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A Decade After 9/11: We Are What We Loathe
Posted on Sep 10, 2011
By Chris Hedges
I arrived in Times Square around 9:30 on the morning of Sept. 11, 2001. A large crowd was transfixed by the huge Jumbotron screens. Billows of smoke could be seen on the screens above us, pouring out of the two World Trade towers. Two planes, I was told by people in the crowd, had plowed into the towers. I walked quickly into the New York Times newsroom at 229 W. 43rd St., grabbed a handful of reporter’s notebooks, slipped my NYPD press card, which would let me through police roadblocks, around my neck, and started down the West Side Highway to the World Trade Center. The highway was closed to traffic. I walked through knots of emergency workers, police and firemen. Fire trucks, emergency vehicles, ambulances, police cars and rescue trucks idled on the asphalt.
The south tower went down around 10 a.m. with a guttural roar. Huge rolling gray clouds of noxious smoke, dust, gas, pulverized concrete, gypsum and the grit of human remains enveloped lower Manhattan. The sun was obscured. The north tower collapsed about 30 minutes later. The dust hung like a shroud over Manhattan.
I headed toward the spot where the towers once stood, passing dazed, ashen and speechless groups of police officers and firefighters. I would pull out a notebook to ask questions and no sounds would come out of their mouths. They forlornly shook their heads and warded me away gently with their hands. By the time I arrived at Ground Zero it was a moonscape; whole floors of the towers had collapsed like an accordion. I pulled out pieces of paper from one floor, and a few feet below were papers from 30 floors away. Small bits of human bodies—a foot in a woman’s shoe, a bit of a leg, part of a torso—lay scattered amid the wreckage.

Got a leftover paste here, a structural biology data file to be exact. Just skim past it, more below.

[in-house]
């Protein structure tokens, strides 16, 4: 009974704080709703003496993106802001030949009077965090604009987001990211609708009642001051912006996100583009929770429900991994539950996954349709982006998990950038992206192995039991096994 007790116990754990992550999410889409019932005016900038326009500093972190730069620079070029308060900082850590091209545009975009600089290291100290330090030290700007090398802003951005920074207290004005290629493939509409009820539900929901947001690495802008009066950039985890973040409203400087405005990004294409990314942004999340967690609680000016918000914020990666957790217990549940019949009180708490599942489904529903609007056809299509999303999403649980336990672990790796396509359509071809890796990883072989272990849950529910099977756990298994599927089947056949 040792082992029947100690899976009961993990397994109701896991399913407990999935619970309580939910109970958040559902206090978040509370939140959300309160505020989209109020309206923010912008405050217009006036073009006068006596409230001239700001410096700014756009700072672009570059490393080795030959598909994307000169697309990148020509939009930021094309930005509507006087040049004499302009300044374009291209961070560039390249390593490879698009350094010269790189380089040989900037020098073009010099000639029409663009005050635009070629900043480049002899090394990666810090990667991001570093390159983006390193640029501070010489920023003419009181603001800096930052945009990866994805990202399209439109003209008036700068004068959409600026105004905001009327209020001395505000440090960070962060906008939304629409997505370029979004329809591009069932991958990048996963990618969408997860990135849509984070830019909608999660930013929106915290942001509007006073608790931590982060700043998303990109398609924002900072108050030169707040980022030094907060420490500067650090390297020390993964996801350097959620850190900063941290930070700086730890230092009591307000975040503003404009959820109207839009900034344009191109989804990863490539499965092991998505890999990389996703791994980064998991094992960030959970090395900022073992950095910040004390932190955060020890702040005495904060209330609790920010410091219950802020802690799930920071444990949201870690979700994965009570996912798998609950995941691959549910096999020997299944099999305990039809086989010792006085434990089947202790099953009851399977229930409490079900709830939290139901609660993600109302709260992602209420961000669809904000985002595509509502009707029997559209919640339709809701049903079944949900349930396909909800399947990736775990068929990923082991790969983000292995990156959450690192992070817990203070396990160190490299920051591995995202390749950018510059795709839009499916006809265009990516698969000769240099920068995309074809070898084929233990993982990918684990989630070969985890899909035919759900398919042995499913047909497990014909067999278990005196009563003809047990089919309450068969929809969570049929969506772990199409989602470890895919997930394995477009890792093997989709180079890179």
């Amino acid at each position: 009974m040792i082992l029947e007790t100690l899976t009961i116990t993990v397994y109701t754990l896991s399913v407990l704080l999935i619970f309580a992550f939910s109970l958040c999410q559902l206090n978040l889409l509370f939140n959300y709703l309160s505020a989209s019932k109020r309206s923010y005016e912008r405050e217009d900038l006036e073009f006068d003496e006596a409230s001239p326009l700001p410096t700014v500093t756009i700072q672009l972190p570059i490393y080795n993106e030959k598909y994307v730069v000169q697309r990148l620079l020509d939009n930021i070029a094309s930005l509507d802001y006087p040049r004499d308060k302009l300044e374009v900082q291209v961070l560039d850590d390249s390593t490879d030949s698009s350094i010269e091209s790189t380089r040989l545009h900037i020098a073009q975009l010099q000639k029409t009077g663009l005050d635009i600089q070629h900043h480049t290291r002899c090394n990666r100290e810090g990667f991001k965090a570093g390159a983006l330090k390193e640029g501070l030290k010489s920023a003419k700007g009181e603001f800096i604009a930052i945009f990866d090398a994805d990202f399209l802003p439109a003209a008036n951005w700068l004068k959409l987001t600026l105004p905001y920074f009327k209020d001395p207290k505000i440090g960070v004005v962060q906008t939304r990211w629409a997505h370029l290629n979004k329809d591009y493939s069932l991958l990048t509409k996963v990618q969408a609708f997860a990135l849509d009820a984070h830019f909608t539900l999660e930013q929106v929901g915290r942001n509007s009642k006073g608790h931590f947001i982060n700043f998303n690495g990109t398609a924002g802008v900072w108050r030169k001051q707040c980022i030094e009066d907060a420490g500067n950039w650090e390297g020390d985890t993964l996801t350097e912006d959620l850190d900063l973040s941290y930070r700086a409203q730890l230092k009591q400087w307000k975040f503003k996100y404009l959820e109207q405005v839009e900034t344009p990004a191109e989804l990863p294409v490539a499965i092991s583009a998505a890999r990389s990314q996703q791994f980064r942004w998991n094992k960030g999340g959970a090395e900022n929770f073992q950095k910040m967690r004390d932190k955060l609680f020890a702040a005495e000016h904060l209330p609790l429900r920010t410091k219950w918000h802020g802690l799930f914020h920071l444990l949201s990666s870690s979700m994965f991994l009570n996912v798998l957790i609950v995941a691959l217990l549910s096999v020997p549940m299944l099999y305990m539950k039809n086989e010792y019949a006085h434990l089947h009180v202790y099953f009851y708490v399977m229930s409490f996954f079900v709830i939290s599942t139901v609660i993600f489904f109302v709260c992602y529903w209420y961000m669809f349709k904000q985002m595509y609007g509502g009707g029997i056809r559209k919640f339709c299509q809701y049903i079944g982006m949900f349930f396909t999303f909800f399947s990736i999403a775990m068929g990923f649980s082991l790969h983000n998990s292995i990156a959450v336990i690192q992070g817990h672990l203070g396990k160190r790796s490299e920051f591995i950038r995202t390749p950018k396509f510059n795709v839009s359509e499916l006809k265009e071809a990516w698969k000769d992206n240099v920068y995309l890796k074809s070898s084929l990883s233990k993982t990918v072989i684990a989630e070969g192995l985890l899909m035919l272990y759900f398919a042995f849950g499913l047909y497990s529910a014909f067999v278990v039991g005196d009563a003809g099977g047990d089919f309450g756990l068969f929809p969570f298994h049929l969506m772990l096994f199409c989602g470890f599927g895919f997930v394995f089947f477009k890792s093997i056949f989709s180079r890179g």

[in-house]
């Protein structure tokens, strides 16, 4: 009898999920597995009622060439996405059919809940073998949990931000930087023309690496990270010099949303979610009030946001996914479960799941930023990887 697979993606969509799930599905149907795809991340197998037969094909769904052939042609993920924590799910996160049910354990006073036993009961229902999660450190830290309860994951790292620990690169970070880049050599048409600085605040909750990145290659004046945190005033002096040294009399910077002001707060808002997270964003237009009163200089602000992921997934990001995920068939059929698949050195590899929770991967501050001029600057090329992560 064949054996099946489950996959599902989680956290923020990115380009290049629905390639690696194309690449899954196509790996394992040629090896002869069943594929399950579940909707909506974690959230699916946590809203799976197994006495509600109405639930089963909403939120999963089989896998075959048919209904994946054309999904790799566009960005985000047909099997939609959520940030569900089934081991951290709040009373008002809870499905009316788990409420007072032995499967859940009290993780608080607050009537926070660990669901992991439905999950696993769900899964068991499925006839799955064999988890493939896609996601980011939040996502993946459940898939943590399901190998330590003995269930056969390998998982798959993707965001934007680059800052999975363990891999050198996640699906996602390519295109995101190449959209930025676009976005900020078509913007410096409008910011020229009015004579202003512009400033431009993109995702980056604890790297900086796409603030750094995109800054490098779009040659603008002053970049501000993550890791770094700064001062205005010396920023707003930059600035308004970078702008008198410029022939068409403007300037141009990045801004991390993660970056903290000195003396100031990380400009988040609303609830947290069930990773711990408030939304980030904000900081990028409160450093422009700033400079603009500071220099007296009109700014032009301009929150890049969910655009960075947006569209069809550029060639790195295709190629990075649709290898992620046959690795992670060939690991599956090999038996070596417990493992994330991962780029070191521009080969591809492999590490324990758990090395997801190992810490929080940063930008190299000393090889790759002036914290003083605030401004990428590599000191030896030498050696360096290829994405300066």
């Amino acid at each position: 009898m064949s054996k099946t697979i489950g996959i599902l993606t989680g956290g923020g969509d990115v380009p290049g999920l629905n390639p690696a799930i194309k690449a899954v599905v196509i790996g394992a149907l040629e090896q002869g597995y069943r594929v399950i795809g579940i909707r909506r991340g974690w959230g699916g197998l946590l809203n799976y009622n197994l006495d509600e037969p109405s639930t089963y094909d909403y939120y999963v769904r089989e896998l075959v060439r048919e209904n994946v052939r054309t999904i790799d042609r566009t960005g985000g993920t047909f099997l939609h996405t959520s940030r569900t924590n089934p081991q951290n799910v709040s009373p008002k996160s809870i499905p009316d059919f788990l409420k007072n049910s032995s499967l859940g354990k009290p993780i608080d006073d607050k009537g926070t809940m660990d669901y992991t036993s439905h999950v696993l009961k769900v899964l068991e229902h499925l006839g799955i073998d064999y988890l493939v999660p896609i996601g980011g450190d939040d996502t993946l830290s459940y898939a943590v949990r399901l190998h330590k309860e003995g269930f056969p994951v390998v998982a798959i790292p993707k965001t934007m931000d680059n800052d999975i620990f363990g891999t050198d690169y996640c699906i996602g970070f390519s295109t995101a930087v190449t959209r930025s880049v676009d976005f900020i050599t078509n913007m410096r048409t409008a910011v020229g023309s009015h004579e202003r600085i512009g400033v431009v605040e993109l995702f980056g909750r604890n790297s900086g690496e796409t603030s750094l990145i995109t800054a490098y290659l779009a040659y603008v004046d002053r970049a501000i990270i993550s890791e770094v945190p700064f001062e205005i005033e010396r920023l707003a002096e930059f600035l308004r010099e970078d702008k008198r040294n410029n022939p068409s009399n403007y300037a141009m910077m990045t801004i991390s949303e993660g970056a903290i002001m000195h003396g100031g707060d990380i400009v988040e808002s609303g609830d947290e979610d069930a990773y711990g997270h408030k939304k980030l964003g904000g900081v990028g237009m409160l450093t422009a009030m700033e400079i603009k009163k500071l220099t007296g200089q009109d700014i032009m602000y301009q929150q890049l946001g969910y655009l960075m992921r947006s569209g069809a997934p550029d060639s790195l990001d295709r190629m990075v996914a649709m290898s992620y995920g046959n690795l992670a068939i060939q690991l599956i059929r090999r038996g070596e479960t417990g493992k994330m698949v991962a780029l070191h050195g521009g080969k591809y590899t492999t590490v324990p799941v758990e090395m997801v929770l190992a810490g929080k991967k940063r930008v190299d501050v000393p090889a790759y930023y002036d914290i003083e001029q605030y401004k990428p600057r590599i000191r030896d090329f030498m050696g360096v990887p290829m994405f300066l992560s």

Scores of people, perhaps more than 200, pushed through the smoke and heat to jump to their deaths from windows that had broken or they had smashed. Sometimes they did this alone, sometimes in pairs. But it seems they took turns, one body cascading downward followed by another. The last acts of individuality. They fell for about 10 seconds, many flailing or replicating the motion of swimmers, reaching 150 miles an hour. Their clothes and, in a few cases, their improvised parachutes made from drapes or tablecloths shredded. They smashed into the pavement with unnerving, sickening thuds. Thump. Thump. Thump. Those who witnessed it were particularly shaken by the sounds the bodies made on impact.
The images of the “jumpers” proved too gruesome for the TV networks. Even before the towers collapsed, the falling men and women were censored from live broadcasts. Isolated pictures appeared the next day in papers, including The New York Times, and then were banished. The mass suicide, one of the most pivotal and important elements in the narrative of 9/11, was expunged. It remains expunged from public consciousness.
Square, Site wide